Spokane Valley Fire Dept. urges alarms, sprinklers after weekend of fire calls
SPOKANE VALLEY, Wash. — After several fires and alarm calls over the weekend, the Spokane Valley Fire Department is urging residents to have home inspections and to make sure that carbon monoxide detectors, smoke detectors and sprinklers are all functional.
Monday morning, fire personnel battled a fire at Longhorn Barbeque on Argonne.
The Fire Department says the flames started when someone was trying to cook something behind the building, but soon climbed up the exterior into the attic. Luckily, sprinklers in the attic helped put out the flames.
“We are seeing an increase in these types of fires in the area,” said Spokane Valley Fire Department Fire Marshal, Greg Rogers. “We ask citizens if they see any illegal burning activity that they call and report it. As we go into warmer months, we want to make sure we keep our community safe from the dangers illegal burning can quickly cause.”
Additionally, fire crews responded to a cooking fire Sunday at Vaqueros Restaurant on Indiana. According to the Fire Department, sprinklers also helped put those flames down, as well.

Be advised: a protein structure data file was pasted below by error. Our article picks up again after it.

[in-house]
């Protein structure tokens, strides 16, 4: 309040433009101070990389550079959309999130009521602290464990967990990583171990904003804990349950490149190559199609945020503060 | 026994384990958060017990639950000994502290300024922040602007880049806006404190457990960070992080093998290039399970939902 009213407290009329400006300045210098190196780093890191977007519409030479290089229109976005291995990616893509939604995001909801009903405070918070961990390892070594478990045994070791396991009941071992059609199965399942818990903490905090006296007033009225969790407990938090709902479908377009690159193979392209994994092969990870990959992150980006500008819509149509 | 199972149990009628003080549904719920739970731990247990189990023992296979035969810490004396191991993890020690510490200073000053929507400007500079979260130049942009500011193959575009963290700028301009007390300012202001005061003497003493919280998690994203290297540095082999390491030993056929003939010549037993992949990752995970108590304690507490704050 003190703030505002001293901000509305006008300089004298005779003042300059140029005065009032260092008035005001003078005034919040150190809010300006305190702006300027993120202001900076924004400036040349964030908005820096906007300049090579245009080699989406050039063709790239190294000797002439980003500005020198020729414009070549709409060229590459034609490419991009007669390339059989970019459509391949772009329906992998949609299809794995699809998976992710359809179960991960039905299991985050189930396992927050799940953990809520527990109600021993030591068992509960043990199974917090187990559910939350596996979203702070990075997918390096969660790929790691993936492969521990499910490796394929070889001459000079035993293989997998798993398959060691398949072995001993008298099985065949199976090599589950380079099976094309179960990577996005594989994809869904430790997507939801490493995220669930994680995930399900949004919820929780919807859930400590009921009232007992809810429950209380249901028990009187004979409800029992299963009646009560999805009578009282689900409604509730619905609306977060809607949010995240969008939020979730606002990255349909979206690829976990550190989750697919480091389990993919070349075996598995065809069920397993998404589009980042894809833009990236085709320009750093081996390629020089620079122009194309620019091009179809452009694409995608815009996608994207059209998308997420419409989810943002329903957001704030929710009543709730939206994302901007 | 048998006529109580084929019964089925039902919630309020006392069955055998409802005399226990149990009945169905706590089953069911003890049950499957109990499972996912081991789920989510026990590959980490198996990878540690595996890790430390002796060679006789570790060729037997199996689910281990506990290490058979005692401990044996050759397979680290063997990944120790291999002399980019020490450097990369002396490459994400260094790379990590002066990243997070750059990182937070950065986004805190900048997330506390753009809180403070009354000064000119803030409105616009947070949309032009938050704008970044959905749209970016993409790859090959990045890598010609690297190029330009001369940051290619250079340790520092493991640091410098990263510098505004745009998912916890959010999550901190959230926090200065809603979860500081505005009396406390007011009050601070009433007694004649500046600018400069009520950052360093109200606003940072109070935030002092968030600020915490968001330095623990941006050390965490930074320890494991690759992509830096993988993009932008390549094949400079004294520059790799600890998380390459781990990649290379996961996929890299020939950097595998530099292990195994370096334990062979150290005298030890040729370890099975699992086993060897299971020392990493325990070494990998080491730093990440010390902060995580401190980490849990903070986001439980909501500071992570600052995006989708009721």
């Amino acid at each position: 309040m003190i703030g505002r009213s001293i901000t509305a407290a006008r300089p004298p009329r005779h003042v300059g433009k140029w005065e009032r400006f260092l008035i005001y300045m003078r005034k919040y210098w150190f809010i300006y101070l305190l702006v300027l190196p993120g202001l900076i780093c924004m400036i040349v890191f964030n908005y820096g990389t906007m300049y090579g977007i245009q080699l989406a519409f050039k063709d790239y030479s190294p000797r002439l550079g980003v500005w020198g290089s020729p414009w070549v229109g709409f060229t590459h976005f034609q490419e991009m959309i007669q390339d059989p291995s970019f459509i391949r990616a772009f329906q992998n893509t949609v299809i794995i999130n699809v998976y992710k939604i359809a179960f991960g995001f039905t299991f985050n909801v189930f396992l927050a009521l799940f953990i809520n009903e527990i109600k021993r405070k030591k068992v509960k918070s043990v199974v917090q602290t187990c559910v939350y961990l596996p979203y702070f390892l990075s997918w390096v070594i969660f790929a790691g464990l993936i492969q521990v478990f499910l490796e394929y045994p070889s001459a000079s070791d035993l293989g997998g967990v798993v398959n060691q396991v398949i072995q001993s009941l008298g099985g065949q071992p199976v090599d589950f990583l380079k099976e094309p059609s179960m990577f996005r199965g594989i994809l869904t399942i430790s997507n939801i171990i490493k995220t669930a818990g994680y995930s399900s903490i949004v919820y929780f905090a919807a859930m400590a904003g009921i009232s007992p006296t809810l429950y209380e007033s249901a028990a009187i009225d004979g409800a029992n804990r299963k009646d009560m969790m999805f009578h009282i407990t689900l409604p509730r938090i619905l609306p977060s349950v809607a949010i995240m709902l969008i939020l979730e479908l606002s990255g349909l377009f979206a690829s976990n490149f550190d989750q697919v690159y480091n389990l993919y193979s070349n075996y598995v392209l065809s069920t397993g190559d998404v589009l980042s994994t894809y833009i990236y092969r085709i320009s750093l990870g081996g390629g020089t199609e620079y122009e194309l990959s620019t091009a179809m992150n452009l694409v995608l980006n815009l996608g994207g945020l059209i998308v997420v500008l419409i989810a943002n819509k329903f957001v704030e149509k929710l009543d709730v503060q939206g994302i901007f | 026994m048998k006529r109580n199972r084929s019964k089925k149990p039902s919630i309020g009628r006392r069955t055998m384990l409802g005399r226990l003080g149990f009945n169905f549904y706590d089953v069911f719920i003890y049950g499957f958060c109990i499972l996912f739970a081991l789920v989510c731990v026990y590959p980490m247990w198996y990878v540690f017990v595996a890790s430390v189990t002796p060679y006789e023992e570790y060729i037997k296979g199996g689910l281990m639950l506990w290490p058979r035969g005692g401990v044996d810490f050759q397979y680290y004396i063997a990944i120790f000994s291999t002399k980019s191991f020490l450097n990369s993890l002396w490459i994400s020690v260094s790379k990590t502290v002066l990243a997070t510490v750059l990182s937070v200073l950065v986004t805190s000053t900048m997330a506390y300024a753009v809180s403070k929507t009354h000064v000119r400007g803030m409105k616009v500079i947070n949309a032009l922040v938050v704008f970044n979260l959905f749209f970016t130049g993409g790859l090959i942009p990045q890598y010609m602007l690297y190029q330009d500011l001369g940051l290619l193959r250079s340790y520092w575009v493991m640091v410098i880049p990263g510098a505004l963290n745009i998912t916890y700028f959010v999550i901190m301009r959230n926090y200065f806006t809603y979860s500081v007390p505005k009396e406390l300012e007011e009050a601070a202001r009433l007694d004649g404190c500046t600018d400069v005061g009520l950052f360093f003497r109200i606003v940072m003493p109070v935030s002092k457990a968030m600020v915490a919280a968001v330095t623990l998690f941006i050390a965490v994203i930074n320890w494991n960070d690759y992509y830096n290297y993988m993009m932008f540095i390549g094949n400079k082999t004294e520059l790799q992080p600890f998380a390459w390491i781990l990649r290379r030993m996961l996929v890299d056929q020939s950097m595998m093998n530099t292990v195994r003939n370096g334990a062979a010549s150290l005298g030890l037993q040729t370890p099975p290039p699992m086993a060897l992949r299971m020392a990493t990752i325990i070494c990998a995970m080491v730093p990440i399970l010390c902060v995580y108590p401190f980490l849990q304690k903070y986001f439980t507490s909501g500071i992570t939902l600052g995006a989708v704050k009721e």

“Sprinkler Systems save lives and money,” said Spokane Valley Fire Assistant Fire Marshal, Brett Anderson. “We are seeing a dramatic difference in the amount of damage a building and property sustains where there are sprinkler systems in place versus buildings where they are not.”
Lastly, the Fire Department received a carbon monoxide call on Monday, where an older woman explained that her alarm was going off. First responders used an air monitor, which showed a reading of 36 ppm—where 70 ppm is a dangerous level—and were able to evacuate the house and call in Avista crews.
There were no firefighter or civilian injuries in any of the incidents.
The Spokane Valley Fire Department is saying that thanks to all of the functioning equipment, no lives were lost, and no injuries were reported. Because of this, they urge homeowners to make sure their alarms work.
They say that two-thirds of fire deaths occur in homes without working smoke detectors, and that they should be installed on all floors of your house. Detectors over 10 years old, they say, should be replaced.
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